I've read... I've listened. Yes, bias exists everywhere. When I moved to Durham, the first thing out of my friend's mouth who lives here (and she's white) is that Durham living is good but be real careful of the police department because they're corrupt! I quickly responded to her to say I have no fear of them because I do nothing wrong. She quickly rebutted and said "but you visit your family that lives in a bad area so you'll be seen over there and they'll stop you." Of course I thought she was losing her mind until I was stopped, not my 1st, 2nd 3rd time but my 4th time and when I asked for the reason for my stop-the officer-not one but each one would say "we have a lookout for a car like yours." Either I need to get a different car, or my friend was right. Been here 6 months-stopped 4 times. I work everyday, no criminal record, no traffic tickets, no insurance lapse ever, no lights needing repair, no tag expiration ever... Just praying those other cars don't commit any crimes.

  • ALLIN May 1, 2014

    View quoted thread

    Judging things using pure numerical value is fine when the things are inanimate objects, however when you include the human factor with a variable of being humane or not. Now you have a tremendous amount of variation that will occur.

    It's a nifty report and amazingly enough I question why the DPD leadership had not ordered the officers under there immediate charge to be doing so many of these recommendations already. Where most of the things that should be a gimme to prove the officer was well within the law, the adverse is also true in that without a dash cam running the officer can also sidestep the law and procedures, etc.. etc.. and so on and so forth.

    Once again let me reiterrate we are dealing with the human factor with the varient of are they being humane?

  • Objective Scientist May 1, 2014

    Hmmm... I've always found the charge by some that the Durham Police Dept exhibits racial bias - well - puzzling!!! Is not the Chief Hispanic? What is the breakdown of officers in the Dept? What percent is black, white, Hispanic, Asian, other? It seems that the percentage of black officers is relatively high... and the population of Durham is 41% black, 37-38% white, about 20% all else. Do black officers "profile" black citizens? Do black officers "profile" Hispanics? It seems the complaints of racial bias comes primarily from blacks and Hispanics... is it only the white police officeres who are profiling or exibiting bias? We need a LOT more info than what was in this article... but there is a lot here that does not "make sense". Show me the "evidence"! I'm a bit "tired" of bias claims that cannot be supported by objective evidence. Durham Human Relations Commission... where is your evidence to support racial bias and what is the nature of the bias?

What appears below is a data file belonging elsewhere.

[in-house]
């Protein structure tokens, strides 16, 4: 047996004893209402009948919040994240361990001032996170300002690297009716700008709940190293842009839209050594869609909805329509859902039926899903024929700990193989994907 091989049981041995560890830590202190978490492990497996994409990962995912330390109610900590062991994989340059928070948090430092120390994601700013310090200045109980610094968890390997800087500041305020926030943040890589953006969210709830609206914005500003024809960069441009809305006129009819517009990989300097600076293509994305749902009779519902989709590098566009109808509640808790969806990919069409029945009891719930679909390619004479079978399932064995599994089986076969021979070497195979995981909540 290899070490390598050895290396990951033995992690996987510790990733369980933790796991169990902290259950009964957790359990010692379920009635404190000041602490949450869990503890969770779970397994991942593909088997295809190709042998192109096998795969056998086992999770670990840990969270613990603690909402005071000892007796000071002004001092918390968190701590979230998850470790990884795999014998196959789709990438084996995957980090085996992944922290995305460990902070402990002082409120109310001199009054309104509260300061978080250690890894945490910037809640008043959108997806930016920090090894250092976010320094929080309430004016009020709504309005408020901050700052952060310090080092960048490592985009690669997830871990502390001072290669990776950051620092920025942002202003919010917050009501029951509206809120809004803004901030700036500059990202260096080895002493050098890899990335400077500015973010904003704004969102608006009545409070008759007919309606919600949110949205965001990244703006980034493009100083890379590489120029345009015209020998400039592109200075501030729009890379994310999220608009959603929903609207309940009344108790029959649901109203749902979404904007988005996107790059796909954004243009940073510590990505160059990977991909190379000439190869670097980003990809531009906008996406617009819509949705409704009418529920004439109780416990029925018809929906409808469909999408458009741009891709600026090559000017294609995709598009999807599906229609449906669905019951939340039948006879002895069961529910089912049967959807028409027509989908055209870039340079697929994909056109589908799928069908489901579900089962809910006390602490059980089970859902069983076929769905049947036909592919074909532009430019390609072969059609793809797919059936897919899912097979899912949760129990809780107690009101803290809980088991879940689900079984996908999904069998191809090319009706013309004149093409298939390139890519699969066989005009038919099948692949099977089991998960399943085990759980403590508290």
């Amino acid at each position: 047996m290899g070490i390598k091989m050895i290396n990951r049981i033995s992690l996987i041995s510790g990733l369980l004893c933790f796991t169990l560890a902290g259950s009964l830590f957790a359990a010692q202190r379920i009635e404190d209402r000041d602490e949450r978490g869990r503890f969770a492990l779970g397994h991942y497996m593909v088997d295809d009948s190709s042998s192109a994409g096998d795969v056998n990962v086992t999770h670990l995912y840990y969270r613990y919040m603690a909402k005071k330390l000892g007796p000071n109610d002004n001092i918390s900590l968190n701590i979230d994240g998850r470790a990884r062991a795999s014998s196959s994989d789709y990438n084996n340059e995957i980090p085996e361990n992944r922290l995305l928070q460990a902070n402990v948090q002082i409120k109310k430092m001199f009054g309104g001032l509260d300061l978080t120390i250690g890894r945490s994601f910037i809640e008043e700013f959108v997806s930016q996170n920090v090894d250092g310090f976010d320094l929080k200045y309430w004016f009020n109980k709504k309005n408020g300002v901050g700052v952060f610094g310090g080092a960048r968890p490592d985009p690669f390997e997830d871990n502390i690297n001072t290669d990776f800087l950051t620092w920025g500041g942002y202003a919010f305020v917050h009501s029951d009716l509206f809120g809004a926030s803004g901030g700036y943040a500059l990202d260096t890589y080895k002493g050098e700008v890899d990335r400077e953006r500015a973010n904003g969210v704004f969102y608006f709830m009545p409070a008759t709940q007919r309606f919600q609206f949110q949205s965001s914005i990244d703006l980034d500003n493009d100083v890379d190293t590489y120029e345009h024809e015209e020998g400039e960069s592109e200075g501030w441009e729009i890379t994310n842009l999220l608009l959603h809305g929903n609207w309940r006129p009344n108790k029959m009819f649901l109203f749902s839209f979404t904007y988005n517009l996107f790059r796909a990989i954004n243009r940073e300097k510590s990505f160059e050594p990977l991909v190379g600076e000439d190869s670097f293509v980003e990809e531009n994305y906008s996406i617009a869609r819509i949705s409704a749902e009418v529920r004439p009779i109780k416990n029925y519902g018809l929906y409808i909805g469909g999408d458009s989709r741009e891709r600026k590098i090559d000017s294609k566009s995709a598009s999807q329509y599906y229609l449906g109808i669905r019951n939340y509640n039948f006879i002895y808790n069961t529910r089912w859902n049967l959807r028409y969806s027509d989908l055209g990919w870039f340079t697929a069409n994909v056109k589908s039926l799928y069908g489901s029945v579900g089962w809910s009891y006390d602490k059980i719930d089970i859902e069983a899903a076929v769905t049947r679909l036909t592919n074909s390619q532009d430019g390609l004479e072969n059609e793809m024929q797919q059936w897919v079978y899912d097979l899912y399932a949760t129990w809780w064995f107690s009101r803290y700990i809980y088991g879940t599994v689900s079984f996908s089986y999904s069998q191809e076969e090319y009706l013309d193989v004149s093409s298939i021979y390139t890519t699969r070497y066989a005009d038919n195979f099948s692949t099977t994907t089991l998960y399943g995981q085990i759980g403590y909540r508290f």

• hollylama May 1, 2014

    How about understanding more about the layout of the city in particular the demographics of residents in particular areas. This would help with dealing with calls from certain areas so that you don't send non-bilingual officers out to areas where no one speaks English.

  • Caveman93 May 1, 2014

    Everybody and every institution has racial bias...just a fact of life. Sorry, no fixing that.

  • puzzled May 1, 2014

    Whites are not always treated right either in their opinion especially by black officers. Racism is not only white againt black but reversal and other races also.

  • housemanagercary May 1, 2014

    One of the recommendations is to make marijuana arrests a low priority. Seriously? How does that factor into racial bias?

  • Rob Killough May 1, 2014
    user avatar

    Many of the problems I see here are both sides paint too broad a brushstroke when talking about racial issues. 'White people do this', 'Black people do that', etc. Categorically false statements when you try to apply it to an entire group. And many don't have legitimate facts to back up their claims - regardless of which side you are on; it's based on your perception from your personal experiences in life/what your opportunities were growing up. Or, we use #s to back up a claim without taking any other corollary data into account OR considering where that data is coming from.
    Does racial profiling exist in Durham? Any rational person would say yes, of course it does. Whether it's because police officers are human and apply their life experiences to their job without realizing it OR they are truly prejudiced, it doesn't really matter - it is still wrong. Does this invalidate many of the arrests of minorities? No, it probably doesn't.